Cooking right for a healthy Diwali

Cooking right for a healthy Diwali

Come festive season, and I have clients coming to me with the usual excuses – “It’s Diwali, I cannot resist the sweets!” or “I’m surrounded by all...

Come festive season, and I have clients coming to me with the usual excuses – "It's Diwali, I cannot resist the sweets!" or "I'm surrounded by all kinds of fattening foods; how can I find anything healthy to eat?"

This is extremely simple instead of gorging on the sugar-laden and fried confectionaries find healthy substitutes to your favourite Diwali snacks, and you will see an easy way to get through Diwali without putting on the unwanted calories.

Things that are commonly served during Diwali are milkshakes, fruit juices, fried sweets, fried savouries, nuts and dry fruits.


1. The deep-fried lentil balls in a traditional dahi wada can be swapped with salt-roasted fox nuts making it a non-fried curd chaat slightly sweetened with date chutney.

2. Simply avoid the papdi in a dahi papdi aloo chaat and trust me it will be just as delectable as it would be with the papdi in it.

3. A standard fried savoury snack in all households chooses smartly to eat a baked samosa with a side helping of green chutney instead of the fried version.

4. If you are expecting guests at home, then surprise them with a roasted nutrient-rich nuts and seed mix instead of the ordinary fried chivda. The nuts could be roasted and salted pistachios, almonds and cashew nuts. The seeds could include pumpkin seeds and melon seeds.

5. The white flour deep-fried at high temperature with oil constantly being reused clogging your arteries and increasing your weight samosa chaat can be easily substituted by the lip-smacking chatpata pan roasted aloo tikkis with radga, rock salt, roasted cumin powder with coriander mint green chutney and you could top it with chopped onions and tomatoes and a dash of pure date chutney with no added sugars.


1. Milkshakes which would be anything between 115-120 calories, they can be replaced with cold coffee with stevia which turns out to be almost half the calories. Fruit juice an orange juice uses about 4-5 oranges and gives you a sugar rush and also eliminates the fibre of the fruit. You can simply replace this with a few cut fruits which will leave feeling satiated. Sprinkle some chaat masala on the fruits to get an extra energy boost.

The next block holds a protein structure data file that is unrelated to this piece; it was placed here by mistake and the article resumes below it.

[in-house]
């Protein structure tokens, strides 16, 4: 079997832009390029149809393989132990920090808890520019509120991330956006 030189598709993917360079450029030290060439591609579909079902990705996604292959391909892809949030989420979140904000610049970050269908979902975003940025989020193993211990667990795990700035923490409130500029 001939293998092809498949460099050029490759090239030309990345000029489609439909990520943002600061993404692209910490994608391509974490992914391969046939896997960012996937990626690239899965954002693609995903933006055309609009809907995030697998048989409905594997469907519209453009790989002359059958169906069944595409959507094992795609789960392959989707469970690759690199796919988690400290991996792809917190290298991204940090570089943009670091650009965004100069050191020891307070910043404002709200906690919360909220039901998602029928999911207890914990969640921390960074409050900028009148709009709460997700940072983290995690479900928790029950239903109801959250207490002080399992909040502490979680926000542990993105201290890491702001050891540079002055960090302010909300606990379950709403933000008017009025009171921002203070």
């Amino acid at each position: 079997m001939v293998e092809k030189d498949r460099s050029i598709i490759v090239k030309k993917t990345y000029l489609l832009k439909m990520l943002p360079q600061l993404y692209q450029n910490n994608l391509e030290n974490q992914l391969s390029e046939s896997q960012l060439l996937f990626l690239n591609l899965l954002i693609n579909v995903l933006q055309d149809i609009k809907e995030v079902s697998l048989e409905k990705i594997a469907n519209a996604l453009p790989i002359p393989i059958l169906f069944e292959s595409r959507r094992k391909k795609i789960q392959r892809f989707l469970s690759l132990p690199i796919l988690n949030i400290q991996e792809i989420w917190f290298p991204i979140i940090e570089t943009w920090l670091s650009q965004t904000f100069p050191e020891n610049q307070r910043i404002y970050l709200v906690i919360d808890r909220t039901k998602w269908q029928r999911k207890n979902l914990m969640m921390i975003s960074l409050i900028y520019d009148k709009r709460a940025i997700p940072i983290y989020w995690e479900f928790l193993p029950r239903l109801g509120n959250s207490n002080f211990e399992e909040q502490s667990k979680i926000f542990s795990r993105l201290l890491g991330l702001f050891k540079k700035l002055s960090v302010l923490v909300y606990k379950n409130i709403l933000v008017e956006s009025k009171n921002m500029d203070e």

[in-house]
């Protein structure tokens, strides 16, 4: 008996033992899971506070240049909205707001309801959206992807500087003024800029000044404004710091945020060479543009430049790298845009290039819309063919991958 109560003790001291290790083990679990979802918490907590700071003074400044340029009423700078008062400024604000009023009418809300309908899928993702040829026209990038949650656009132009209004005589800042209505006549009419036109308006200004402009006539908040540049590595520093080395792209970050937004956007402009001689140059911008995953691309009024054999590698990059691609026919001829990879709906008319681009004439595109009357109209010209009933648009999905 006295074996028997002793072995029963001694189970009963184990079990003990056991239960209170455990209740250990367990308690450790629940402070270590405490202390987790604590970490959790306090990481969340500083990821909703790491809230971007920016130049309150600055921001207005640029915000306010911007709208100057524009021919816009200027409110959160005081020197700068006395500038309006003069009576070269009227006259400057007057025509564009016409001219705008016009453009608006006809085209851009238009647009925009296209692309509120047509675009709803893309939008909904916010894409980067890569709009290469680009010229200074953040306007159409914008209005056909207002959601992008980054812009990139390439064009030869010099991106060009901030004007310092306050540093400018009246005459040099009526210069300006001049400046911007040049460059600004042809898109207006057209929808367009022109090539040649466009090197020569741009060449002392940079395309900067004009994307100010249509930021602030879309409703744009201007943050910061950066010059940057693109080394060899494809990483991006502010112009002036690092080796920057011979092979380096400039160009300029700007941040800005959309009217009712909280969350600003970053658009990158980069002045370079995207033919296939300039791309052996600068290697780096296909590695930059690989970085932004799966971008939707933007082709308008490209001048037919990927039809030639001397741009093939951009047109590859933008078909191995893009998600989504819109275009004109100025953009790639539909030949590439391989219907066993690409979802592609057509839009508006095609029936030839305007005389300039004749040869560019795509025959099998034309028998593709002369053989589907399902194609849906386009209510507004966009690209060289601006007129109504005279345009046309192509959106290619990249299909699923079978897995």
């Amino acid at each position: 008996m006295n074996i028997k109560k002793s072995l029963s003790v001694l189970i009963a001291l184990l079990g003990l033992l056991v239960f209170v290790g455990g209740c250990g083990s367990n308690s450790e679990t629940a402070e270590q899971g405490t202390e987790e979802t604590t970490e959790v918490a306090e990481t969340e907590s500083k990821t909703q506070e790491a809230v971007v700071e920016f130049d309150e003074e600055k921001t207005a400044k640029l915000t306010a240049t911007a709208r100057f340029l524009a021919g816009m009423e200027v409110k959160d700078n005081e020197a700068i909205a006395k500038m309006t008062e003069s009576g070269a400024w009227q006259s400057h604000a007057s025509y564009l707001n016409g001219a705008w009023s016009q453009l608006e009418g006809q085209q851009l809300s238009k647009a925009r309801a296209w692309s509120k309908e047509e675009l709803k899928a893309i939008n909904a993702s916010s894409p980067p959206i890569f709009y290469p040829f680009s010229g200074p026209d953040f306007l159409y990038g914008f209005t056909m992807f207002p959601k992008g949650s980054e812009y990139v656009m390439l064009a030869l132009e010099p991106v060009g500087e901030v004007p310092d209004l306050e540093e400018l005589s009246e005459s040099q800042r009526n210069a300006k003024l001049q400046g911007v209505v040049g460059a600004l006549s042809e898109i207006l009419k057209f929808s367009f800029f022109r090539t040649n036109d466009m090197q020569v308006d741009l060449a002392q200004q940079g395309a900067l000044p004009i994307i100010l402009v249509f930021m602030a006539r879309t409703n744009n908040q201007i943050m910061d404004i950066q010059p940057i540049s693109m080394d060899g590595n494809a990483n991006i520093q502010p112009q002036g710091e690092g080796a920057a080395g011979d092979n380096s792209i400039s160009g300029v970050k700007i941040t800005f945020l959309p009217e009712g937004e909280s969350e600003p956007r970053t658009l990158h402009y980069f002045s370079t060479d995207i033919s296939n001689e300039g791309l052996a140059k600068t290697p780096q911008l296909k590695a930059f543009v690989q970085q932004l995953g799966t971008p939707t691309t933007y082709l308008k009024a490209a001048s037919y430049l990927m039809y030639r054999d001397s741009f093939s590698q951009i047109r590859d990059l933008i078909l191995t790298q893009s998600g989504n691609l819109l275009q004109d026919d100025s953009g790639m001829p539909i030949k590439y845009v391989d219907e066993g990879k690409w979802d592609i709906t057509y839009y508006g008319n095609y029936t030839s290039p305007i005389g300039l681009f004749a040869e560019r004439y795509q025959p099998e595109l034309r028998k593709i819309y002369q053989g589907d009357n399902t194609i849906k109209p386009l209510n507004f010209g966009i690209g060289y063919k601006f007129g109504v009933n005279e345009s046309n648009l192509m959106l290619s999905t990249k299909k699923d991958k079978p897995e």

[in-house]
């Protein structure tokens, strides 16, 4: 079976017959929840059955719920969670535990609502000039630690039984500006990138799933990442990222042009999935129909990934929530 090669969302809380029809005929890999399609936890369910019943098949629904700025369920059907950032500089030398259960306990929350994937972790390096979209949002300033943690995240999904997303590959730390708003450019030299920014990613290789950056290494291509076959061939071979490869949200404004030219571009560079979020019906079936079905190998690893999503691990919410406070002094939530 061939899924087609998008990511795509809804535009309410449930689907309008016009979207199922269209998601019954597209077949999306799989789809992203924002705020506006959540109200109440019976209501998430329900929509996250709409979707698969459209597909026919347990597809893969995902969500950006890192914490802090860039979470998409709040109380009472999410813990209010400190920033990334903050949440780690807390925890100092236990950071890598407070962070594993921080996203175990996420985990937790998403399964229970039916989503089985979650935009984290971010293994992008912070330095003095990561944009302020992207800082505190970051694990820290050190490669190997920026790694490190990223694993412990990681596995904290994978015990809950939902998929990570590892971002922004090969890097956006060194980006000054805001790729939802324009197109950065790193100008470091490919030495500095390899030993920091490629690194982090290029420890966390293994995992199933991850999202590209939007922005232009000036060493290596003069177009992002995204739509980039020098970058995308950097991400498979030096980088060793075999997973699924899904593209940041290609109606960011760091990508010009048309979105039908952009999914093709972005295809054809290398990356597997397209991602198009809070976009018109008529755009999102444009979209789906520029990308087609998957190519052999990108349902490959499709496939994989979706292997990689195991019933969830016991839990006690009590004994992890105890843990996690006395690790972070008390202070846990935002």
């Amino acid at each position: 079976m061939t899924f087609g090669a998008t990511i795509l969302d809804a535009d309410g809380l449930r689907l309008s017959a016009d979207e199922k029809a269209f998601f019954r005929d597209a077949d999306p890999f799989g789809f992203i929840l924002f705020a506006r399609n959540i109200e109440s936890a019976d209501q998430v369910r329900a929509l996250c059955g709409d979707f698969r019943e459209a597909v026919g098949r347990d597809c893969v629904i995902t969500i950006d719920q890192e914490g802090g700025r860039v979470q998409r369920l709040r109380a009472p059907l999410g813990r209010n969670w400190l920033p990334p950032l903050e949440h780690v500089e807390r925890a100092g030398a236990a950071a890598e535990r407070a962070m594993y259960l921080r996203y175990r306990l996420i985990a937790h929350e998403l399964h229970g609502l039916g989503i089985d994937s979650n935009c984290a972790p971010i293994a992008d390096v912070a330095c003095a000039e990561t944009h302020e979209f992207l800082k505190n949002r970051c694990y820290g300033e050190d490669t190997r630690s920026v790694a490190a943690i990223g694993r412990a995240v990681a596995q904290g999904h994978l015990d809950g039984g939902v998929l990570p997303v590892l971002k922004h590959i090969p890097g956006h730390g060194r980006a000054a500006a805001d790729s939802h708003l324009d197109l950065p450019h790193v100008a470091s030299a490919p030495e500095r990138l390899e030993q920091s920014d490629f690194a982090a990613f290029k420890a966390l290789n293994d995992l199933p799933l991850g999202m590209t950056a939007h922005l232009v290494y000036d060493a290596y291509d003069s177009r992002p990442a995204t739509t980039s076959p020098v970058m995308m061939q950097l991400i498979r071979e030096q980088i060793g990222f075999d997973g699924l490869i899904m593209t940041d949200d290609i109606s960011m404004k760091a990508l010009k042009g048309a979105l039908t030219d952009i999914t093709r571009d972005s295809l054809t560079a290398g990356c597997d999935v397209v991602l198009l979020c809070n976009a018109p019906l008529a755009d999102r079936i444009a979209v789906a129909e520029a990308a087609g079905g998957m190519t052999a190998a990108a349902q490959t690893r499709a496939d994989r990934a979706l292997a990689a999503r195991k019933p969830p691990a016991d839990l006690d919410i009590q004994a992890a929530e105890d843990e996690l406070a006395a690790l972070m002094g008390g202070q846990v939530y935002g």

2. Shreekhand this sugar-rich sweet preparation can easily be replaced with natural sweeteners like stevia or simply cut pieces of pineapple and add it to your shreekhand to make it into a delicious fruit yoghurt!

3. Barfis commonly found during Diwali these mawa and sugar barfis can be exchanged for sandesh. If you choose Noleen gur sandesh then even better as this cottage cheese and jaggery preparation of Bengal, simply crumble in your mouth.

4. Shakkarpara gives these diamond-shaped white flour and white sugar-filled cookies a miss this Diwali and chooses to reach out to the diamonds made of gud and jaggery and wheat flour that is gud papdi.

5. Kaju katli this mithai is a calorie-dense sweet made of sugar syrup, cashew nuts powdered and oil. Just replace with a mithai made purely of nuts and dry fruit such as pistachios, almond slivers, dates and figs.

With Diwali round the corner, you see multiple shops in preparation of bulk load of orders for white sugar-laden Indian confectionaries. As tempting as they all are to gorge on, let's aim at choosing what is good for you. It's not about deprivation but the addition of fresh unprocessed natural foods and being aware of which is good and bad for the body.

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